Transportation accounts for 27 per cent of global energy use and nearly all of it relies on oil

Overall, transportation accounts for 27 per cent of global energy use, and nearly all of it relies on oil. The car industry has had some success in changing this: the latest EVs rival high-end conventional cars in performance and cost. Electric cars now make up almost 10 per cent of new sales in California (although only two per cent across the US as of December 2020) and nearly 56 per cent in Norway, where the government offers massive subsidies to buyers.

As we have illustrated through the example of Tesla, capital markets voted strongly in favour of EV producers. The market capitalisation of Tesla went up by more than seven times in 2020, even though many sell-side analysts had already called its 2019 multiples ‘frothy’. Figure 1 shows Tesla’s market capitalisation three years ago versus today, compared with the total market capitalisation of the top five European carmakers (VW, BMW, Daimler, Renault, Peugeot).

Figure 1: 2017-2020 automotive market capitalisation – Tesla versus the European ‘Big Five’ (US$m)
2017-2020 automotive market capitalisation – Tesla versus the European ‘Big Five’
Source: Bloomberg, Aviva Investors, as of January 18, 2021

The smartphone comparison

Tesla’s market capitalisation has become almost 13 times bigger, compared with a 17 per cent drop in the market capitalisation of traditional auto manufacturers. This example of overtaking is even more dramatic than the one that saw Apple catch up with Nokia around 14 years ago, shortly after the launch of the iPhone, as Figure 2 highlights.

Figure 2: Apple and Nokia’s market capitalisations, 2000-2009 (US$bn)
Apple and Nokia’s market capitalisations, 2000-2009
Source: Bloomberg, Aviva Investors, as of January 7, 2021

The iPhone heralded a new disruptive technology, the smartphone, which overtook the traditional feature phones produced by Nokia in six short years.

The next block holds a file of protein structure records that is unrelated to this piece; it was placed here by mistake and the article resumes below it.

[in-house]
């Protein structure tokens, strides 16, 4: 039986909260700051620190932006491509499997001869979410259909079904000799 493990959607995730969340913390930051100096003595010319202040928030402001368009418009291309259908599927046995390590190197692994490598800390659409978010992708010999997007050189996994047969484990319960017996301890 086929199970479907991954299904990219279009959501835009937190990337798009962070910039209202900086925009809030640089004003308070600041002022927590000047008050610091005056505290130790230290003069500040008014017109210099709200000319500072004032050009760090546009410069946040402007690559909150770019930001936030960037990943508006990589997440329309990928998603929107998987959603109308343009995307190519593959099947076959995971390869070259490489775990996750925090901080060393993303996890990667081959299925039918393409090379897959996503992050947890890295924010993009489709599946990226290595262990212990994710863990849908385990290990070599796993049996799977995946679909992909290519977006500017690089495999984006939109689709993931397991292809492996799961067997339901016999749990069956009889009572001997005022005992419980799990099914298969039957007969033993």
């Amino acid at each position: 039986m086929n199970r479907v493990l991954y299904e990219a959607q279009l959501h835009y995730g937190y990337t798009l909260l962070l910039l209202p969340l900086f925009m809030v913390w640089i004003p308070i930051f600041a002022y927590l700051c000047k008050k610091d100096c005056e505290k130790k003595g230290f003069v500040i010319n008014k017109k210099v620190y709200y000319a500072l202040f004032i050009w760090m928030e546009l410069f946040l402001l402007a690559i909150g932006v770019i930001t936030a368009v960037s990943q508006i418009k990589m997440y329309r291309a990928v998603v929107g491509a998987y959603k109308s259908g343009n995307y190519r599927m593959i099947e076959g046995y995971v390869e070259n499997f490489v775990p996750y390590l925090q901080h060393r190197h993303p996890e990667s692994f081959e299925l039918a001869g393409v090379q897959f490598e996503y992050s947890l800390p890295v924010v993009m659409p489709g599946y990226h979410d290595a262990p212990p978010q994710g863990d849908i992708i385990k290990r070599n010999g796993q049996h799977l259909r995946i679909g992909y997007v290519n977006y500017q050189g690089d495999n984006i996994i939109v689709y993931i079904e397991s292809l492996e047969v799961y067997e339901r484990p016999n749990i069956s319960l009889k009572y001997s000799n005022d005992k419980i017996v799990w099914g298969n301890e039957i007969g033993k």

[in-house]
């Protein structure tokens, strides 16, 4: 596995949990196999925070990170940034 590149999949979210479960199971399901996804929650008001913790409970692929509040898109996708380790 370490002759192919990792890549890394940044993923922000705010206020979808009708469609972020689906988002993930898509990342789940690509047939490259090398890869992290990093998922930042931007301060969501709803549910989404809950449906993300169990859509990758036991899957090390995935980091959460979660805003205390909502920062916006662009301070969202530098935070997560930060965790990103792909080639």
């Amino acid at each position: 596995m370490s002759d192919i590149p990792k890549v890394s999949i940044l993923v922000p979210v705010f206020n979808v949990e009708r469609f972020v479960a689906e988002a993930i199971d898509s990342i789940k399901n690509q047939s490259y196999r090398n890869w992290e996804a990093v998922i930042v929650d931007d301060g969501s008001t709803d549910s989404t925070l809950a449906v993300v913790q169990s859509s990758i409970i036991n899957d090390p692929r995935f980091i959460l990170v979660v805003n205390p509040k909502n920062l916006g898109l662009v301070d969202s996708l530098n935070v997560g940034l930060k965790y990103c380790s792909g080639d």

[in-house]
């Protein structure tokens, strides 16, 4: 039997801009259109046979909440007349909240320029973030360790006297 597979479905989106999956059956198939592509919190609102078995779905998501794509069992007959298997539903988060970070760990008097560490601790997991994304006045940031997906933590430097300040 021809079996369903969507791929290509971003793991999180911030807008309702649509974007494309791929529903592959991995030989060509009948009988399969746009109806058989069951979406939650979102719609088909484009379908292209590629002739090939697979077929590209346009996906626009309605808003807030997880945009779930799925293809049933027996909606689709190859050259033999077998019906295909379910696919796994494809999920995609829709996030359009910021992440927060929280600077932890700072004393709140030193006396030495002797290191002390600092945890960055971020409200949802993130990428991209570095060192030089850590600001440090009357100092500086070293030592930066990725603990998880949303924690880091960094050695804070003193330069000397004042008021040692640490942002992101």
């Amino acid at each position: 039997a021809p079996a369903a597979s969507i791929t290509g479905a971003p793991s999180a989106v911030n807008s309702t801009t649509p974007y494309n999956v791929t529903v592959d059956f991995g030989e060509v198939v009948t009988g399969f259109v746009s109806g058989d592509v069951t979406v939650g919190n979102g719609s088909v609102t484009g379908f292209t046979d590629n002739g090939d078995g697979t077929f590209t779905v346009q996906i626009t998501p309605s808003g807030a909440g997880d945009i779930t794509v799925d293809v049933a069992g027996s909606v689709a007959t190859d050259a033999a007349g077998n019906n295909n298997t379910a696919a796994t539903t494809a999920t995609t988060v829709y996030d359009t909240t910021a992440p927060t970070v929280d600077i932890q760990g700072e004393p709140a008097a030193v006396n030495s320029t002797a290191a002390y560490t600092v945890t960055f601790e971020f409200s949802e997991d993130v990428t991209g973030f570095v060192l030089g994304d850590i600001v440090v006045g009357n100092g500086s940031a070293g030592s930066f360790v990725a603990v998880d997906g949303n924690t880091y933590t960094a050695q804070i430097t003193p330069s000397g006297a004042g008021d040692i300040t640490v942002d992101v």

Figure 3: Mobile phone units sold, 2007-2019 (bn)
Mobile phone units sold, 2007-2019
Source: Morgan Stanley, Aviva Investors, as of January 7, 2021

In contrast, most forecasters currently expect EV’s global market share to reach just 20 per cent in the next ten years (as shown in Figure 4), a much-lower penetration than smartphones have achieved since the first iPhone was sold.

Figure 4: Expected share of global auto sales by type of engine, 2020-2030
Expected share of global auto sales by type of engine, 2020-2030
Source: BNEF, Aviva Investors, as of January 7, 2021. (ICE: internal combustion engine)

Who is the leader in EVs? It’s complicated….

However, as we have mentioned previously, markets seem to believe a different story. Comparing Volkswagen with Tesla shows Tesla only overtook the market leader in terms of market capitalisation in 2019, followed by a stunning acceleration in 2020.

[As an aside, the performance of bonds issued by Tesla and VW tells a different story, one that is closely correlated to their respective credit ratings (BB/B3 from S&P and Moody’s for Tesla; BBB+/A3 for VW). In mid-January 2021, Tesla’s $1.8 billion 2025 bond was yielding around 2.7 per cent in the secondary market; VW bonds of the same maturity were yielding around 1.2 per cent]. 

Figure 5: Tesla and Volkswagen market capitalisations, 2010-2020 (US$bn)
Tesla and Volkswagen market capitalisations, 2010-2020
Source: Bloomberg, Aviva Investors, as of January 7, 2021. (VW: Volkswagen)

Meanwhile, Figures 6 and 7 show that Tesla still sells just a fraction of the vehicles sold by the largest five European carmakers. Moreover, the European Big Five recently achieved a larger global market share than Tesla itself in EVs.

Figure 6: Vehicles sold, 2017-2020, Tesla versus the European Big Five
Vehicles sold, 2017-2020, Tesla versus the ‘Big Five’
Source: Company reports, Aviva Investors, as of January 7, 2021
Figure 7: Global market share, 2017-2020, Tesla versus the European Big Five